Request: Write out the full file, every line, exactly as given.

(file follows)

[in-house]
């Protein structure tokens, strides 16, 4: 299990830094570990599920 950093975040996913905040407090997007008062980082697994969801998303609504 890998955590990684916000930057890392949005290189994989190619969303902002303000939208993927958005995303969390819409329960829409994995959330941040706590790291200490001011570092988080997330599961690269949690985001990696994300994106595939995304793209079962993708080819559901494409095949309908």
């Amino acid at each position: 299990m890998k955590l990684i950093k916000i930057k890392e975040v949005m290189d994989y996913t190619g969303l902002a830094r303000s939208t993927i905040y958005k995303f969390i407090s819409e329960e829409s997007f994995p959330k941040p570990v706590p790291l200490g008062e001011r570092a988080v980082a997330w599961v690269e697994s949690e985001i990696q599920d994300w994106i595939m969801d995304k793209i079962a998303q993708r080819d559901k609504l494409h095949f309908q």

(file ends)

[in-house]
């Protein structure tokens, strides 16, 4: 299990830094570990599920 950093975040996913905040407090997007008062980082697994969801998303609504 890998955590990684916000930057890392949005290189994989190619969303902002303000939208993927958005995303969390819409329960829409994995959330941040706590790291200490001011570092988080997330599961690269949690985001990696994300994106595939995304793209079962993708080819559901494409095949309908």
């Amino acid at each position: 299990m890998k955590l990684i950093k916000i930057k890392e975040v949005m290189d994989y996913t190619g969303l902002a830094r303000s939208t993927i905040y958005k995303f969390i407090s819409e329960e829409s997007f994995p959330k941040p570990v706590p790291l200490g008062e001011r570092a988080v980082a997330w599961v690269e697994s949690e985001i990696q599920d994300w994106i595939m969801d995304k793209i079962a998303q993708r080819d559901k609504l494409h095949f309908q």